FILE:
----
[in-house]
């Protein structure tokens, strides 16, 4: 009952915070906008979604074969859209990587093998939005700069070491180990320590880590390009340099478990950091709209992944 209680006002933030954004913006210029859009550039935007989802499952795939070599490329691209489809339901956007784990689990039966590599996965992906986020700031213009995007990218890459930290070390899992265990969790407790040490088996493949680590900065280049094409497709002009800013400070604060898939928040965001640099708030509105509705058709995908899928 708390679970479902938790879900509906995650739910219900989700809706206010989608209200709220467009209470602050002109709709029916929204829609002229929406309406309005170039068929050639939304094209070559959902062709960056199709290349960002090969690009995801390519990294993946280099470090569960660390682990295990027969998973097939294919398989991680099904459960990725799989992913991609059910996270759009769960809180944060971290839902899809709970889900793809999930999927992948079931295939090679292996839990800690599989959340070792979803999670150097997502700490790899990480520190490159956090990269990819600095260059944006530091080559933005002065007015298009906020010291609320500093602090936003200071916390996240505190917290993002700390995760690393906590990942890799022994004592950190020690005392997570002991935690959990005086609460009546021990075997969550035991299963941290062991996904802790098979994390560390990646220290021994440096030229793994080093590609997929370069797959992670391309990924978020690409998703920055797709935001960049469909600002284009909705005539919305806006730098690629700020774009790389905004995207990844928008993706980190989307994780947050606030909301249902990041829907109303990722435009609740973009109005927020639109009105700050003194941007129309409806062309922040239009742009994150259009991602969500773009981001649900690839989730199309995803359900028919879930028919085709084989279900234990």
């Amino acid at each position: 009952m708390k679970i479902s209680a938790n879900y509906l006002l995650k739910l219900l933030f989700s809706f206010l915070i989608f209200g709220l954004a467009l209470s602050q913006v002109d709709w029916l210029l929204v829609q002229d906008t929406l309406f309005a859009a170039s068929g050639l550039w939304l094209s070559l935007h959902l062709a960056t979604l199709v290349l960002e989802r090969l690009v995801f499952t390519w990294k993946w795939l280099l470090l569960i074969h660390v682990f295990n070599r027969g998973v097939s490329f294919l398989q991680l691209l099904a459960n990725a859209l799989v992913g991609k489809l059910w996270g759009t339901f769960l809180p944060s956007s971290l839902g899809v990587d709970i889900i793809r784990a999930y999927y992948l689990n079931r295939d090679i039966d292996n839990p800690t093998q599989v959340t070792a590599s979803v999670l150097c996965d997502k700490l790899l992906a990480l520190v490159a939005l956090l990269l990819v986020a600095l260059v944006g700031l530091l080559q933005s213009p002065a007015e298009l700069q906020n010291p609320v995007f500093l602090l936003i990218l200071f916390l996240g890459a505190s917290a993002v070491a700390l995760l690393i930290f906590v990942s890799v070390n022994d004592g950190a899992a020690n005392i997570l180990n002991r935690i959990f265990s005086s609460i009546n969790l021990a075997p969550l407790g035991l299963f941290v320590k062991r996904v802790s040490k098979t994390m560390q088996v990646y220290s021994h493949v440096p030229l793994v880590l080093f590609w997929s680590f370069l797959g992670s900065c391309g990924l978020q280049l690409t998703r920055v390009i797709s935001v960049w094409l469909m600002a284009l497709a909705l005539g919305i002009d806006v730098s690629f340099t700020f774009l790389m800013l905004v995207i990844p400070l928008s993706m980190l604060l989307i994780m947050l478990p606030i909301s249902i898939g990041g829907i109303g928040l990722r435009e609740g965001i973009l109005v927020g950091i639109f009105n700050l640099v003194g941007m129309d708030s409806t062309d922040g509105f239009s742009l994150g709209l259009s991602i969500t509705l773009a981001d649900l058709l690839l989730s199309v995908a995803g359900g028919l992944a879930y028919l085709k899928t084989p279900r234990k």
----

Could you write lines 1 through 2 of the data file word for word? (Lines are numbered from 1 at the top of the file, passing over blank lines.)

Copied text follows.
[in-house]
């Protein structure tokens, strides 16, 4: 009952915070906008979604074969859209990587093998939005700069070491180990320590880590390009340099478990950091709209992944 209680006002933030954004913006210029859009550039935007989802499952795939070599490329691209489809339901956007784990689990039966590599996965992906986020700031213009995007990218890459930290070390899992265990969790407790040490088996493949680590900065280049094409497709002009800013400070604060898939928040965001640099708030509105509705058709995908899928 708390679970479902938790879900509906995650739910219900989700809706206010989608209200709220467009209470602050002109709709029916929204829609002229929406309406309005170039068929050639939304094209070559959902062709960056199709290349960002090969690009995801390519990294993946280099470090569960660390682990295990027969998973097939294919398989991680099904459960990725799989992913991609059910996270759009769960809180944060971290839902899809709970889900793809999930999927992948079931295939090679292996839990800690599989959340070792979803999670150097997502700490790899990480520190490159956090990269990819600095260059944006530091080559933005002065007015298009906020010291609320500093602090936003200071916390996240505190917290993002700390995760690393906590990942890799022994004592950190020690005392997570002991935690959990005086609460009546021990075997969550035991299963941290062991996904802790098979994390560390990646220290021994440096030229793994080093590609997929370069797959992670391309990924978020690409998703920055797709935001960049469909600002284009909705005539919305806006730098690629700020774009790389905004995207990844928008993706980190989307994780947050606030909301249902990041829907109303990722435009609740973009109005927020639109009105700050003194941007129309409806062309922040239009742009994150259009991602969500773009981001649900690839989730199309995803359900028919879930028919085709084989279900234990």